Bottle-feeding is best when you are advised not to breastfeed because of either your health or the health of your baby. Such health concerns are include serious infections, illnesses or certain medications taken by the mother, abnormal shape of your newborn’s mouth (such as cleft lip or cleft palate), which would make it difficult for your baby to latch on, and rare disorders in your newborn that make digesting breast milk practically impossible.
- Bottle-feeding doesn’t tie the mother down to her baby. She’s able to work outside the home, shop, go out with friends and even sleep through the night (sometimes), because someone else can feed the baby. Although expressing milk with a breast-pump can enable others to take over some feedings.
- Bottle-feeding allows the father to share the feeding responsibilities more easily and not feel left out.
- Bottle-feeding doesn’t interfere with a couple’s sex life (except, of course, when the baby wakes up for a feeding at the wrong time). Breastfeeding can, because the lactation hormones can make the vagina dry and also leaky breasts during lovemaking can be a turn-off for some couples.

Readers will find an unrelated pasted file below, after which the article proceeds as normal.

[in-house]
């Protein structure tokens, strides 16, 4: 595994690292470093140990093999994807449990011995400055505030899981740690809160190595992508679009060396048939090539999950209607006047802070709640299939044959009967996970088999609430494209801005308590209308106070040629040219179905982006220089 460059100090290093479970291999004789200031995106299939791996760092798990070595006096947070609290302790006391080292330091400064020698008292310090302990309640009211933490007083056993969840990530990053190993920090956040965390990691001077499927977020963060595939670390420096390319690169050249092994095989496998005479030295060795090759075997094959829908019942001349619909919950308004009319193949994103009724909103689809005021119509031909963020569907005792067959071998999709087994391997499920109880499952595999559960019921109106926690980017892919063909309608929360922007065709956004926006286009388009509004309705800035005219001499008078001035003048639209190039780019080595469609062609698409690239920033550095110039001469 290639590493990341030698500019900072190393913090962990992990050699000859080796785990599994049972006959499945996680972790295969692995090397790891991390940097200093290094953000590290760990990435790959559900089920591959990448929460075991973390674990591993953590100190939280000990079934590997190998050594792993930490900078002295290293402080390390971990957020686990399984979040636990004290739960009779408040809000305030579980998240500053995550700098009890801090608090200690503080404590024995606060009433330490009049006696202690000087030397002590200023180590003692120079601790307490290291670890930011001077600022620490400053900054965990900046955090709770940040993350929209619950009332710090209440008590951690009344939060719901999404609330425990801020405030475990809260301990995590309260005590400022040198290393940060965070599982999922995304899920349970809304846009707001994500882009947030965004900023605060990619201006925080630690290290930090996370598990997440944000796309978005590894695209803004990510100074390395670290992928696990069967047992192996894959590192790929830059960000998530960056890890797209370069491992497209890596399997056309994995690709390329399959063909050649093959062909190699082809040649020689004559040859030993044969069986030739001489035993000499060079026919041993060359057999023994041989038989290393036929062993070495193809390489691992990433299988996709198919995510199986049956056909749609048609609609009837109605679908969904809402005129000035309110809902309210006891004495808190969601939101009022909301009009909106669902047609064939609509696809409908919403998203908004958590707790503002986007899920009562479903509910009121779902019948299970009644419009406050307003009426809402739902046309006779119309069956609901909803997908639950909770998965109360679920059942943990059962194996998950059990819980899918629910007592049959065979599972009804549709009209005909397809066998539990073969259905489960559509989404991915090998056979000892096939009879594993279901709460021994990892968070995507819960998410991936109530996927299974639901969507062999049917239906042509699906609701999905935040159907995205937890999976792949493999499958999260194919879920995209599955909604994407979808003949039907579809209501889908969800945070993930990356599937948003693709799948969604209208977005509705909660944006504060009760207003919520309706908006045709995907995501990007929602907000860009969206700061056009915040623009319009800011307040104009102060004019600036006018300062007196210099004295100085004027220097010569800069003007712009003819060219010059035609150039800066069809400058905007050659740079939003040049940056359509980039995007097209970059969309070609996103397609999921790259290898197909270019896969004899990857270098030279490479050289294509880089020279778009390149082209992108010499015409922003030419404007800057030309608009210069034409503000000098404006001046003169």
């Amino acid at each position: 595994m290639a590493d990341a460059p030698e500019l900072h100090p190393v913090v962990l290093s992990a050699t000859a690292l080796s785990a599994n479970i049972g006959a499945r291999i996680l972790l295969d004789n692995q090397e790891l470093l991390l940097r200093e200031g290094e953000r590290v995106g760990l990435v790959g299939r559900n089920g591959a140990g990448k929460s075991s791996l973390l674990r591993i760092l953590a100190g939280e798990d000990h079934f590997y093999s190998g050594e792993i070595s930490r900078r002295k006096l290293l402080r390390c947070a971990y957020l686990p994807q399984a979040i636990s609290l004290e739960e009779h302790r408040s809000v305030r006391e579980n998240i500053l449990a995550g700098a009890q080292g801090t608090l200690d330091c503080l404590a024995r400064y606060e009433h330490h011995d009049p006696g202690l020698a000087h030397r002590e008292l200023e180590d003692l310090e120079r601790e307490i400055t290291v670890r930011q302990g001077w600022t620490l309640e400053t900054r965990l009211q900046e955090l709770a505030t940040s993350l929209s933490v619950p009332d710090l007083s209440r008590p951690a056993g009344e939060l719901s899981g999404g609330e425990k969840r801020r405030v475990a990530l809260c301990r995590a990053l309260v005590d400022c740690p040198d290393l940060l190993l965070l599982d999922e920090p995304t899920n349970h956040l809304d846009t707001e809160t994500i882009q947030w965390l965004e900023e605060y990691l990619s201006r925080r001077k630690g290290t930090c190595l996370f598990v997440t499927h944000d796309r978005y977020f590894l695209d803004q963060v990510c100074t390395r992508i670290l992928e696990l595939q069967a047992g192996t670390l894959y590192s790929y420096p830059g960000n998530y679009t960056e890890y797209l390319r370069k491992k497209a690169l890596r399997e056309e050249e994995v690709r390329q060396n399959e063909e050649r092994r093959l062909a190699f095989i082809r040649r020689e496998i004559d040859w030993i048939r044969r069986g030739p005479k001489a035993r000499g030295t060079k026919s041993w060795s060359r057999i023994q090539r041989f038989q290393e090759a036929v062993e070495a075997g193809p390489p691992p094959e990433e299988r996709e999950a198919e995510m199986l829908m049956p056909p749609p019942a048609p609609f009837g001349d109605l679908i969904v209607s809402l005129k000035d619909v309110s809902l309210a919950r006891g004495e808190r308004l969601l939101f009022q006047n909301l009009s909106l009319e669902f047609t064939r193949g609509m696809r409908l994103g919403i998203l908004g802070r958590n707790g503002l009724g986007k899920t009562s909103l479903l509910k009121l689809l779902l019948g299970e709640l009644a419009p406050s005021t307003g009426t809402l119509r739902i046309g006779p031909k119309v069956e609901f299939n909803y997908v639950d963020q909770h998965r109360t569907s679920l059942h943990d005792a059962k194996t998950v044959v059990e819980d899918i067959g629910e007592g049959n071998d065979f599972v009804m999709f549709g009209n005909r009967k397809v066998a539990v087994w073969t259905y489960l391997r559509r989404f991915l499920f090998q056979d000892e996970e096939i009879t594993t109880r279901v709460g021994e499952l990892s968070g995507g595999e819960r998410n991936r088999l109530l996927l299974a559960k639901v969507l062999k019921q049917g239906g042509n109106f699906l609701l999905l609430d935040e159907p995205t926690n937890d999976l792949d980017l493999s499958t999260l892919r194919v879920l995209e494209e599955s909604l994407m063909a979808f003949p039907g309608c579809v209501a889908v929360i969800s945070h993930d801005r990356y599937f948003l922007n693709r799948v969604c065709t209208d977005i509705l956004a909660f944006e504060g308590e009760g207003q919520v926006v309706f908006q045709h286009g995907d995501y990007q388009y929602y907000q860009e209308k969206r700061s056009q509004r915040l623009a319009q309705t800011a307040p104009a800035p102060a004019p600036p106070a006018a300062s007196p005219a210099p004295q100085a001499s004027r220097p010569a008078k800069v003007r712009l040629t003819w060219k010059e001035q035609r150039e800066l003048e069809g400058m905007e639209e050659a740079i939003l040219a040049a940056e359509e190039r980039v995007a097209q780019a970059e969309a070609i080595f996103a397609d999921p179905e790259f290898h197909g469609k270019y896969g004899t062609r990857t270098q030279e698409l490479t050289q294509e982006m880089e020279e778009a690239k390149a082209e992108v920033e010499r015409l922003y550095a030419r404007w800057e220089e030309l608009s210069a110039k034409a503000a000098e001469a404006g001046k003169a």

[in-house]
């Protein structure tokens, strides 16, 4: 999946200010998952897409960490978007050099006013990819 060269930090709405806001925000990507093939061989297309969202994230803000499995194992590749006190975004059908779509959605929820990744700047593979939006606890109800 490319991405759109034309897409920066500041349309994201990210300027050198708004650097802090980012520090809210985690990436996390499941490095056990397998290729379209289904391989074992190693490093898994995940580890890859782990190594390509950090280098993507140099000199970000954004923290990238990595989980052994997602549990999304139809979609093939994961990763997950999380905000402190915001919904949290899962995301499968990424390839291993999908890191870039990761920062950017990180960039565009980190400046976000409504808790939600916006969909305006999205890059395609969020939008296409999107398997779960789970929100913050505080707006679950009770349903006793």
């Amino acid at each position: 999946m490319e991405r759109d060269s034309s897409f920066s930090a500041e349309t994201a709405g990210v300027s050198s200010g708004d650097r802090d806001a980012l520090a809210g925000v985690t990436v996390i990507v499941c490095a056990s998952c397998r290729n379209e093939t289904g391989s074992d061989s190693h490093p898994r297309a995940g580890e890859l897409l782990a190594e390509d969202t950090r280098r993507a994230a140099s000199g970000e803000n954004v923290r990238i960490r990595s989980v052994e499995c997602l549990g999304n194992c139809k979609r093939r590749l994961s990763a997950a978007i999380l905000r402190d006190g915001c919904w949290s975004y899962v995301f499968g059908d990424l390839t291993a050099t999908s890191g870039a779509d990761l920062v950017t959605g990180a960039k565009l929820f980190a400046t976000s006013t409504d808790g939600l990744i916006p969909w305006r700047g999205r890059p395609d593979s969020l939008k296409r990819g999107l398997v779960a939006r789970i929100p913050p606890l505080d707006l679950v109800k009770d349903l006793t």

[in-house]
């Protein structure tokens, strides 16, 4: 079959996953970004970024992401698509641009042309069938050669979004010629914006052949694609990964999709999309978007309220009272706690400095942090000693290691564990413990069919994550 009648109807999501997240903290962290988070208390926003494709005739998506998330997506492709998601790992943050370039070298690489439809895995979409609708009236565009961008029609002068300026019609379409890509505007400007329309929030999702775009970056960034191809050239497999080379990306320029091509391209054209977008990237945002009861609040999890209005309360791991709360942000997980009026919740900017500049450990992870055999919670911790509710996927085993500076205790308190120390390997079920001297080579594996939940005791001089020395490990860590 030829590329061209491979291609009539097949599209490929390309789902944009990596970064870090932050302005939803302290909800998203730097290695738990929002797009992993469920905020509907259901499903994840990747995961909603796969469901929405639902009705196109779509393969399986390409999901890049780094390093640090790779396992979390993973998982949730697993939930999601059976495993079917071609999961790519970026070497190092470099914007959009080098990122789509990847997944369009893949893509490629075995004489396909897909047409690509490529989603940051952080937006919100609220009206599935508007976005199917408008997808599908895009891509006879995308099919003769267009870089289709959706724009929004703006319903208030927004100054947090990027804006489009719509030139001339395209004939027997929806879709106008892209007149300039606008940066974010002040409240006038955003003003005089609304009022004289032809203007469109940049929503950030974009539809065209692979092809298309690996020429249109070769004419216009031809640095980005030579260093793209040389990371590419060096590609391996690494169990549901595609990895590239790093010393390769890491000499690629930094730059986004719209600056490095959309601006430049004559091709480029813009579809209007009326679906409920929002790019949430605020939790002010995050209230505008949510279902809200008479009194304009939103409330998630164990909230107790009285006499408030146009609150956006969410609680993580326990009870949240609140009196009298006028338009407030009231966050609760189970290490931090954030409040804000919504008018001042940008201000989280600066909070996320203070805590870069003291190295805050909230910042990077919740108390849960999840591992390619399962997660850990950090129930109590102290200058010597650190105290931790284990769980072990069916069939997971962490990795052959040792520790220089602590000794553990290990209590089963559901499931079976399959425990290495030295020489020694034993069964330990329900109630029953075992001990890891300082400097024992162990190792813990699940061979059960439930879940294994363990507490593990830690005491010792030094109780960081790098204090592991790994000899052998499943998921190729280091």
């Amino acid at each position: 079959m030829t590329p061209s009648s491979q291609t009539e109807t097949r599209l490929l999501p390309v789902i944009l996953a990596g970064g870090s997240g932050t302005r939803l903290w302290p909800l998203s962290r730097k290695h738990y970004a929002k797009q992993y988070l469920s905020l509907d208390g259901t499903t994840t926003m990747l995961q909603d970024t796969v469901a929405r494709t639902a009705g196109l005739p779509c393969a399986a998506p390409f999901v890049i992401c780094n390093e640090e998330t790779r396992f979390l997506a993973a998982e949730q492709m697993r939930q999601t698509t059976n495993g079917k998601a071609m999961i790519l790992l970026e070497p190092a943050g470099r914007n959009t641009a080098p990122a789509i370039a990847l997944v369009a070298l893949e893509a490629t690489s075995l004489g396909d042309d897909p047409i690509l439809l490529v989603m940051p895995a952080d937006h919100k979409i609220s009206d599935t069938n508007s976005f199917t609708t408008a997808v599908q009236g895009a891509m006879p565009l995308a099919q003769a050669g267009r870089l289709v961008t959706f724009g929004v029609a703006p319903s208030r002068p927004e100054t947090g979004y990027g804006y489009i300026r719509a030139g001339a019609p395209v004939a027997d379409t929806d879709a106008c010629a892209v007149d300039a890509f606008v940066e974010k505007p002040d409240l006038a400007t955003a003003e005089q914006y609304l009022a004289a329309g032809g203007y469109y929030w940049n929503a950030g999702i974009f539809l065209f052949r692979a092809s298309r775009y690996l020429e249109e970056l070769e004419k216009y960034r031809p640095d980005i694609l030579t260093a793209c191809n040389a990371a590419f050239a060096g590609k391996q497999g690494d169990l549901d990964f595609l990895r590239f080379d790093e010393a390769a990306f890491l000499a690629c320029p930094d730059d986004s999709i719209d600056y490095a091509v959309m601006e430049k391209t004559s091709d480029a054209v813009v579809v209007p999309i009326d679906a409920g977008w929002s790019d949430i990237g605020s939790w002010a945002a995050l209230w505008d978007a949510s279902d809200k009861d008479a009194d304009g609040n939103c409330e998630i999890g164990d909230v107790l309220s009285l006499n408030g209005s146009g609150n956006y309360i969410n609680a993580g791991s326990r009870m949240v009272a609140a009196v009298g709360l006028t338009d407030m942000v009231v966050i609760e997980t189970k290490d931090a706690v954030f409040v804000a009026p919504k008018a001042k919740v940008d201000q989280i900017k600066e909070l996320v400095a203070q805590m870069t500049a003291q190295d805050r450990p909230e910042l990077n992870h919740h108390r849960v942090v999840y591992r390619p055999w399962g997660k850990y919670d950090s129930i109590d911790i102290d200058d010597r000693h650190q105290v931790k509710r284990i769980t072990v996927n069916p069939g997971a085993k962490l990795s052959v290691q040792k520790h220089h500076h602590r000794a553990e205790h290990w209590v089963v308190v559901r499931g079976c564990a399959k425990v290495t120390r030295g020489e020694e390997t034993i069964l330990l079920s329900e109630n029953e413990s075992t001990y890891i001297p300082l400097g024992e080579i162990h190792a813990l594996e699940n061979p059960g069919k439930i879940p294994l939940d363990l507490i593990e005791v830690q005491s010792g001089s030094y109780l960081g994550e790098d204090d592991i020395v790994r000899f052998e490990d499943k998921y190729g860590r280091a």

- Bottle-feeding doesn’t cramp your diet or eating habits. You can eat all the garlic, spicy foods and cabbage you want! Whereas with breastfeeding, you are really still eating for two, just as you were during pregnancy, so you still need to continue eating nutritiously.
- Bottle-feeding may be more preferable for a woman who is more comfortable bottle-feeding than breastfeeding their baby in public. Some women feel squeamish about the possibility of nursing in public and some feel it would be too embarrassing.
- With bottle-feeding, you can see exactly how much milk your baby has taken, but with breastfeeding, you are merely guessing by how long your baby has nursed & how many wet diapers you have changed.